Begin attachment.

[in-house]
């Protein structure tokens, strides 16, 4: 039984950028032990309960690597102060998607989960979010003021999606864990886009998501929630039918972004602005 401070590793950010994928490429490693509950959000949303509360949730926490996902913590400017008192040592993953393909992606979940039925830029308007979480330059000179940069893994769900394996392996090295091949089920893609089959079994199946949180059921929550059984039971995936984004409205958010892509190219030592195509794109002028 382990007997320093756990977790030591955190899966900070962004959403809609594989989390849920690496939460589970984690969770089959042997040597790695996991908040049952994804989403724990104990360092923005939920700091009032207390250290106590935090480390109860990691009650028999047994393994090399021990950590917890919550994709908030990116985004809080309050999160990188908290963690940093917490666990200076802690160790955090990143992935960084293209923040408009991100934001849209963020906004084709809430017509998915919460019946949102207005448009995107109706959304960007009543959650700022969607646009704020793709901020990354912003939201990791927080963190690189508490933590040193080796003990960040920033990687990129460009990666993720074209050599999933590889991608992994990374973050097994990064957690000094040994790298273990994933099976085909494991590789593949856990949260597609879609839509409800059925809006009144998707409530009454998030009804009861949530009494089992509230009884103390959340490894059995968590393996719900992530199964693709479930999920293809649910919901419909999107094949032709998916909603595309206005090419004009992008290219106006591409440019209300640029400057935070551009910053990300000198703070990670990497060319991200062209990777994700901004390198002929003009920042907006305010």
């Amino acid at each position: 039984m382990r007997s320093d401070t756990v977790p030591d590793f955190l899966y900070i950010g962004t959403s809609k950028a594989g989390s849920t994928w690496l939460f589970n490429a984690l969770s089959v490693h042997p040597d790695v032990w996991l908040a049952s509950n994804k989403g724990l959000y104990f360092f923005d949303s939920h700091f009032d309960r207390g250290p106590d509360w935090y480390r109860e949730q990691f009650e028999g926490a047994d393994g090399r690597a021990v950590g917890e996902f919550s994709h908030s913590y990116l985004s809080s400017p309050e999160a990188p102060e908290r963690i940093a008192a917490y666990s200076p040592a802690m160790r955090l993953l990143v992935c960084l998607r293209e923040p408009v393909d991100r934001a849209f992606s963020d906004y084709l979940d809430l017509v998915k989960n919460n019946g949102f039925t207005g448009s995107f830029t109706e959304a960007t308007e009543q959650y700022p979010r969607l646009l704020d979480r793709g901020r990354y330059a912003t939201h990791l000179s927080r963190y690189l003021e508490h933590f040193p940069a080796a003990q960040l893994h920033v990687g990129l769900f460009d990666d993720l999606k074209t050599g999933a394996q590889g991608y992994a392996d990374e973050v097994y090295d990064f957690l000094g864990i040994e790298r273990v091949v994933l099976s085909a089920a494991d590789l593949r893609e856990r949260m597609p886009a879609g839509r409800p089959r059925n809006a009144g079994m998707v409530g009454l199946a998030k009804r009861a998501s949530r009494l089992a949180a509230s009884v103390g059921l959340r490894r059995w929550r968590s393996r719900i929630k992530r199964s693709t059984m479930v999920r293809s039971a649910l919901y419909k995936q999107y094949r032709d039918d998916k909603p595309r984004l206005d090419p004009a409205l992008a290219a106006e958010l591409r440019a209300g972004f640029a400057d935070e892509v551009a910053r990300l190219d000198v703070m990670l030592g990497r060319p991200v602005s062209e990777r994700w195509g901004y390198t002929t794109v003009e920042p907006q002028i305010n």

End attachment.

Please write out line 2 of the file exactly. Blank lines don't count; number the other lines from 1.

């Protein structure tokens, strides 16, 4: 039984950028032990309960690597102060998607989960979010003021999606864990886009998501929630039918972004602005 401070590793950010994928490429490693509950959000949303509360949730926490996902913590400017008192040592993953393909992606979940039925830029308007979480330059000179940069893994769900394996392996090295091949089920893609089959079994199946949180059921929550059984039971995936984004409205958010892509190219030592195509794109002028 382990007997320093756990977790030591955190899966900070962004959403809609594989989390849920690496939460589970984690969770089959042997040597790695996991908040049952994804989403724990104990360092923005939920700091009032207390250290106590935090480390109860990691009650028999047994393994090399021990950590917890919550994709908030990116985004809080309050999160990188908290963690940093917490666990200076802690160790955090990143992935960084293209923040408009991100934001849209963020906004084709809430017509998915919460019946949102207005448009995107109706959304960007009543959650700022969607646009704020793709901020990354912003939201990791927080963190690189508490933590040193080796003990960040920033990687990129460009990666993720074209050599999933590889991608992994990374973050097994990064957690000094040994790298273990994933099976085909494991590789593949856990949260597609879609839509409800059925809006009144998707409530009454998030009804009861949530009494089992509230009884103390959340490894059995968590393996719900992530199964693709479930999920293809649910919901419909999107094949032709998916909603595309206005090419004009992008290219106006591409440019209300640029400057935070551009910053990300000198703070990670990497060319991200062209990777994700901004390198002929003009920042907006305010």